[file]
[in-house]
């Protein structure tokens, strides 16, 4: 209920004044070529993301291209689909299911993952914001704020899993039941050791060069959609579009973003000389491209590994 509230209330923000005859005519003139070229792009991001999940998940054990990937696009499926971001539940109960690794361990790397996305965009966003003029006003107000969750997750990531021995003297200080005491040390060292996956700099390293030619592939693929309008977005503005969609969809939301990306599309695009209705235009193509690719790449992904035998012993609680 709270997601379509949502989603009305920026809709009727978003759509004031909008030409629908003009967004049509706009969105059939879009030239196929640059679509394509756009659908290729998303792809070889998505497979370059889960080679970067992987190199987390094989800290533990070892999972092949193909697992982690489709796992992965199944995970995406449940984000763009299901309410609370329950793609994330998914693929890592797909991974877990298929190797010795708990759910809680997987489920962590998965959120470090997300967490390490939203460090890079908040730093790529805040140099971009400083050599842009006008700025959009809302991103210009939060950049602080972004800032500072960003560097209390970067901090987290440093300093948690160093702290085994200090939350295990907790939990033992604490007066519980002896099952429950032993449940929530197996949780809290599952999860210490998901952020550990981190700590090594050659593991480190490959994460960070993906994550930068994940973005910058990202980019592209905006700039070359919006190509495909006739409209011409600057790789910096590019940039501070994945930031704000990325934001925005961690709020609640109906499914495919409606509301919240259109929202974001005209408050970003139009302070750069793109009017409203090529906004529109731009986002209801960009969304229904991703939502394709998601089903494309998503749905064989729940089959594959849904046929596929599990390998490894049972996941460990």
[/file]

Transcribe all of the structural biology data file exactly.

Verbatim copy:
[in-house]
């Protein structure tokens, strides 16, 4: 209920004044070529993301291209689909299911993952914001704020899993039941050791060069959609579009973003000389491209590994 509230209330923000005859005519003139070229792009991001999940998940054990990937696009499926971001539940109960690794361990790397996305965009966003003029006003107000969750997750990531021995003297200080005491040390060292996956700099390293030619592939693929309008977005503005969609969809939301990306599309695009209705235009193509690719790449992904035998012993609680 709270997601379509949502989603009305920026809709009727978003759509004031909008030409629908003009967004049509706009969105059939879009030239196929640059679509394509756009659908290729998303792809070889998505497979370059889960080679970067992987190199987390094989800290533990070892999972092949193909697992982690489709796992992965199944995970995406449940984000763009299901309410609370329950793609994330998914693929890592797909991974877990298929190797010795708990759910809680997987489920962590998965959120470090997300967490390490939203460090890079908040730093790529805040140099971009400083050599842009006008700025959009809302991103210009939060950049602080972004800032500072960003560097209390970067901090987290440093300093948690160093702290085994200090939350295990907790939990033992604490007066519980002896099952429950032993449940929530197996949780809290599952999860210490998901952020550990981190700590090594050659593991480190490959994460960070993906994550930068994940973005910058990202980019592209905006700039070359919006190509495909006739409209011409600057790789910096590019940039501070994945930031704000990325934001925005961690709020609640109906499914495919409606509301919240259109929202974001005209408050970003139009302070750069793109009017409203090529906004529109731009986002209801960009969304229904991703939502394709998601089903494309998503749905064989729940089959594959849904046929596929599990390998490894049972996941460990």